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Enhancing the Openness of the World

China Today,November 23, 2018 Adjust font size:

Trade Protectionism Unpopular

The Trump administration escalated its trade friction with China on September 17 by slapping 10 percent tariffs on about US $200 billion worth of Chinese imports. A week later, China published a white paper to clarify facts about China-U.S. economic and trade relations, demonstrate its stance on trade friction with the United States, and seek reasonable solutions.

Kabine Komara, former prime minister of Guinea.  

While safeguarding its national dignity and core interests, China is firmly committed to the sound development of China-U.S. economic and trade relations, to the reform and improvement of the multilateral trading system, and to furthering its reform and opening-up. In contrast, U.S. President Donald Trump publicly emphasized his rejection of globalism and global governance mechanisms again at the United Nations General Assembly on September 26. 

Barely over a month later, more than 2,800 companies hailing from 130-plus countries and regions attend the first CIIE, 80 countries hold exhibitions in Shanghai to showcase their development achievements, and three international organizations participate in the event. At the opening ceremony, multiple heads of state and government appear. All these are tantamount to declaring the bankruptcy of trade protectionism in the world. 

“Trade protectionism has a very negative impact on the current world trade system,” former prime minister of Guinea Kabine Komara told China Today in an interview while attending the 35th annual conference of the InterAction Council in Beijing on September 28. 

“The WTO was established to address those disputes. Failing to recognize the role of that institution, trade protectionists imposed sanctions. That’s going to defeat the system,” Komara said. He believes the majority of the world is against protectionism.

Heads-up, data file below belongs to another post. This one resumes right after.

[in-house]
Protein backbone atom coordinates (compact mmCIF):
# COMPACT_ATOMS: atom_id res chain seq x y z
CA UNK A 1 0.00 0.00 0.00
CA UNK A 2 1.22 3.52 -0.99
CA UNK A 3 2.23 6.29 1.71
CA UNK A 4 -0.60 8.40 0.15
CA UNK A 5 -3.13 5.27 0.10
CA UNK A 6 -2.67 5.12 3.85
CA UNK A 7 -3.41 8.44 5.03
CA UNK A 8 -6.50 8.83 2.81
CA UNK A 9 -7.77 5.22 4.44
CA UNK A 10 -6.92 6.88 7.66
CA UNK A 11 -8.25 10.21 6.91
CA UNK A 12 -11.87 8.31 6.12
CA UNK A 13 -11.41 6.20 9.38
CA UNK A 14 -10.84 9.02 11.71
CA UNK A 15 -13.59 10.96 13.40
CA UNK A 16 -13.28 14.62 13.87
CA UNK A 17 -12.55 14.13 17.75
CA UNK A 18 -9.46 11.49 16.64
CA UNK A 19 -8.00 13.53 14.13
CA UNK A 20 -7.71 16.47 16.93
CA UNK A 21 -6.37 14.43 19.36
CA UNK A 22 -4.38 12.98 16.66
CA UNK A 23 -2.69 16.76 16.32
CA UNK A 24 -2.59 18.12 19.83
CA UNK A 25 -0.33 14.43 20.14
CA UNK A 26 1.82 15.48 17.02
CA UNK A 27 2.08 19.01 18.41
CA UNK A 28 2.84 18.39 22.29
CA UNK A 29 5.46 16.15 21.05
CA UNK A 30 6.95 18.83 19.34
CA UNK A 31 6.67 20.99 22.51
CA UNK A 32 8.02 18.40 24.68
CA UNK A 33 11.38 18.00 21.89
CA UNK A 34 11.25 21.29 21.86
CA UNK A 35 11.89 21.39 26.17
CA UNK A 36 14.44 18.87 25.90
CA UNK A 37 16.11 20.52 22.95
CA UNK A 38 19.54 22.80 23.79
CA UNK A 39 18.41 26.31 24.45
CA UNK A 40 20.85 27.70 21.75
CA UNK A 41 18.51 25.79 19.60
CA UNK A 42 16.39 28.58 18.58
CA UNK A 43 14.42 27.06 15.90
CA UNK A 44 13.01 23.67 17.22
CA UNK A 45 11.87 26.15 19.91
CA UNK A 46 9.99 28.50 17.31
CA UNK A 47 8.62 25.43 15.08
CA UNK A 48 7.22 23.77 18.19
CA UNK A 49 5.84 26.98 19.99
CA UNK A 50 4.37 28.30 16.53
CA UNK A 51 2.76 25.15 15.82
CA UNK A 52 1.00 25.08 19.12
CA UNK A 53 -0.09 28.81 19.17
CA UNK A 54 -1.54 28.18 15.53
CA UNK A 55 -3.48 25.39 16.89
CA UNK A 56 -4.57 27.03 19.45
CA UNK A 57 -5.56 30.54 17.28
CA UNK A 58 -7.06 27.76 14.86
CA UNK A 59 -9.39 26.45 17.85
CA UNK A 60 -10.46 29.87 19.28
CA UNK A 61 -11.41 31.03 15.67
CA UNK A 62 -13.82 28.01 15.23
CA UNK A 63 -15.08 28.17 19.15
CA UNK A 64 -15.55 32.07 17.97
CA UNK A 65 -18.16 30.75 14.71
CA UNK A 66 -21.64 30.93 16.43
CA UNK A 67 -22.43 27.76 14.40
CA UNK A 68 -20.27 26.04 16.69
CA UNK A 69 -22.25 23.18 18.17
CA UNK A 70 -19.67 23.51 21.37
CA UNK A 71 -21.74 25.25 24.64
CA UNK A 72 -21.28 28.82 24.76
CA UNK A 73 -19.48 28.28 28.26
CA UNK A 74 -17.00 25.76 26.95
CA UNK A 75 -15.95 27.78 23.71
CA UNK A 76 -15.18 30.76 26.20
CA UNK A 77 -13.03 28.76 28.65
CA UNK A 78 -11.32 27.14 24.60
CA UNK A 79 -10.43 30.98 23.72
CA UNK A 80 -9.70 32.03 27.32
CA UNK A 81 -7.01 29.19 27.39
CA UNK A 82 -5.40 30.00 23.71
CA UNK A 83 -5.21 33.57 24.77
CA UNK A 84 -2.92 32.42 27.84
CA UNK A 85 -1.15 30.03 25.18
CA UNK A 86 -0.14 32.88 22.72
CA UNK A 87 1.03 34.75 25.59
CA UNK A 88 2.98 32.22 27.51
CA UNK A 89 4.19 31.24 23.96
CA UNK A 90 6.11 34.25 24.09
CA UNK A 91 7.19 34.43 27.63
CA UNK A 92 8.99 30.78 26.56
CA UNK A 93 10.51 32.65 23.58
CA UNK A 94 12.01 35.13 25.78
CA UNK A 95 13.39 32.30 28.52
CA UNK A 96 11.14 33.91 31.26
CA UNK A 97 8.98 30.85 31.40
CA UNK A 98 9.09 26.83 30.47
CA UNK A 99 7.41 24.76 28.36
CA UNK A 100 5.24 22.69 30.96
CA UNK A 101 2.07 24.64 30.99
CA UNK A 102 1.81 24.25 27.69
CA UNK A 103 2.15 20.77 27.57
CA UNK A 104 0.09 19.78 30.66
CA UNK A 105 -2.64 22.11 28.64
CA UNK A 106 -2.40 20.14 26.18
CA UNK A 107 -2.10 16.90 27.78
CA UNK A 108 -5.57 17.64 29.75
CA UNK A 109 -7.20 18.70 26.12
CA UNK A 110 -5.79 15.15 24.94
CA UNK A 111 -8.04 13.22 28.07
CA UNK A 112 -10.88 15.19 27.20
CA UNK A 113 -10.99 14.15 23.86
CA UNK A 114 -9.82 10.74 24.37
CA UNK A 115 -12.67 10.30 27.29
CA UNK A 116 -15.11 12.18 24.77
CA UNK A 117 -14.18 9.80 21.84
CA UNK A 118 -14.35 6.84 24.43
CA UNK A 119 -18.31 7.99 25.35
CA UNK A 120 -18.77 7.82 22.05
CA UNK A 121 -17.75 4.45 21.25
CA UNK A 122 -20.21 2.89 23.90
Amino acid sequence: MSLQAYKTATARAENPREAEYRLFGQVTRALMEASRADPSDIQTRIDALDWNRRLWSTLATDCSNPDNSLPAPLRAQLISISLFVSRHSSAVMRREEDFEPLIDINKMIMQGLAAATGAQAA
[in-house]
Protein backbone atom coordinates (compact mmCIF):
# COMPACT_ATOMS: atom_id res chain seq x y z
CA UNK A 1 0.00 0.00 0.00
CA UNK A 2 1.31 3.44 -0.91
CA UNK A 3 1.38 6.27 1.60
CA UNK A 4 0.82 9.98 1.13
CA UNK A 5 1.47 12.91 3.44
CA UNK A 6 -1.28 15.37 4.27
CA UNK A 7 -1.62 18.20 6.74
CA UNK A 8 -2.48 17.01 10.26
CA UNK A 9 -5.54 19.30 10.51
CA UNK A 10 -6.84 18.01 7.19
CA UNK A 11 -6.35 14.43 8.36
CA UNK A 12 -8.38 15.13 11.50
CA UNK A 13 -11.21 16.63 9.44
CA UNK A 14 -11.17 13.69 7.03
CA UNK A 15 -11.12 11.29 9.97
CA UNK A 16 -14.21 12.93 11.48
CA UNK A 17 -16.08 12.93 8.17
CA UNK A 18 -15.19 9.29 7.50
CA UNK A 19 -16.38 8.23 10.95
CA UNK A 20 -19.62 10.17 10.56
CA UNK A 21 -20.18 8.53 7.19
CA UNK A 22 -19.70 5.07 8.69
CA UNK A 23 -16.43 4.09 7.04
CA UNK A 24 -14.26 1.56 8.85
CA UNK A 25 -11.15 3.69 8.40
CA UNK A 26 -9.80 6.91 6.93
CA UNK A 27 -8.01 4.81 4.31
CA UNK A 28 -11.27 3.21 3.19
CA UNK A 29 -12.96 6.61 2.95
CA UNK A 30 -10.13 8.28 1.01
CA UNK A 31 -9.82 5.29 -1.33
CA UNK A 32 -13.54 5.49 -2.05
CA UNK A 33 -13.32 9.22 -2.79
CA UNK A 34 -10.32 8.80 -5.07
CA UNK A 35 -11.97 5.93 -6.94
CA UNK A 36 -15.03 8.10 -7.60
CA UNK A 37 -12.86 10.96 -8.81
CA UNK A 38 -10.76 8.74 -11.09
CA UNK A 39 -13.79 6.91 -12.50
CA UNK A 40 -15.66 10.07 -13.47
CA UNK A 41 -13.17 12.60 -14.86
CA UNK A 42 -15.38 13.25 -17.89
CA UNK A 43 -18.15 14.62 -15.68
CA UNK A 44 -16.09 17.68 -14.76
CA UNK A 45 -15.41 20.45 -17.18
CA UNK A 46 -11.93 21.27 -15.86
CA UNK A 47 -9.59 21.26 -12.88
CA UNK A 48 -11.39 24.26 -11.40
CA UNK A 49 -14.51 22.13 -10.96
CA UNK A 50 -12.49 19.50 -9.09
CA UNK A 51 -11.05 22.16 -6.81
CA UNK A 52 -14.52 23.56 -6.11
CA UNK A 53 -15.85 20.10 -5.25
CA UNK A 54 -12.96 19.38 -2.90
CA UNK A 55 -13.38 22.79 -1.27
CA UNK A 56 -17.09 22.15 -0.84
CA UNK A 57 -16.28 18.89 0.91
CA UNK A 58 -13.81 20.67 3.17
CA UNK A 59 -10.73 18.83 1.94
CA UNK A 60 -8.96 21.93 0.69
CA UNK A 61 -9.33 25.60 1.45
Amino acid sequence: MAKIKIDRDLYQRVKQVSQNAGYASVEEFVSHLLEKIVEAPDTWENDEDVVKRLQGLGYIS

He applauded China’s call to go back to the WTO mechanisms and China’s multilateralism and free trade stance. He said, “Sooner or later, good sense will prevail.” He believes that the first CIIE provides a fantastic platform for countries to promote their trade. 

Komara emphasized, “We need to cooperate. Trade is essential to economic development. Without trade, you cannot improve a country’s conditions, and you cannot have peace. So trade is a key for peace and cooperation, and isolation is an impossible reality.” 

Former Prime Minister of Hungary Péter Medgyessy indicated that the first CIIE fully demonstrated China’s endorsement of globalization and its position of multilateralism. “I’m a supporter of globalization. A trade war does nobody good. I think the position of China is clear. I support multilateralism,” Medgyessy told China Today.

Péter Medgyessy, former prime minister of Hungary

Photos by Zhang Hui

“We produce cars and components of cars. And the biggest buyer is China,” Medgyessy said. He hopes via the CIIE, the bilateral trade between China and Hungary can achieve new breakthroughs. 

“You know, everybody is fearful because of the trade war. All the countries are touched. The weakest countries will suffer more, and the strongest can survive easier,” the former Hungarian prime minister pointed out. He went on to say, “Hungary is a quite developed country, but not really on the level of the most developed countries. So Hungary can be touched by that [trade war].” Medgyessy called on the parties concerned to find ways as soon as possible to settle trade disputes, lessening global impact.


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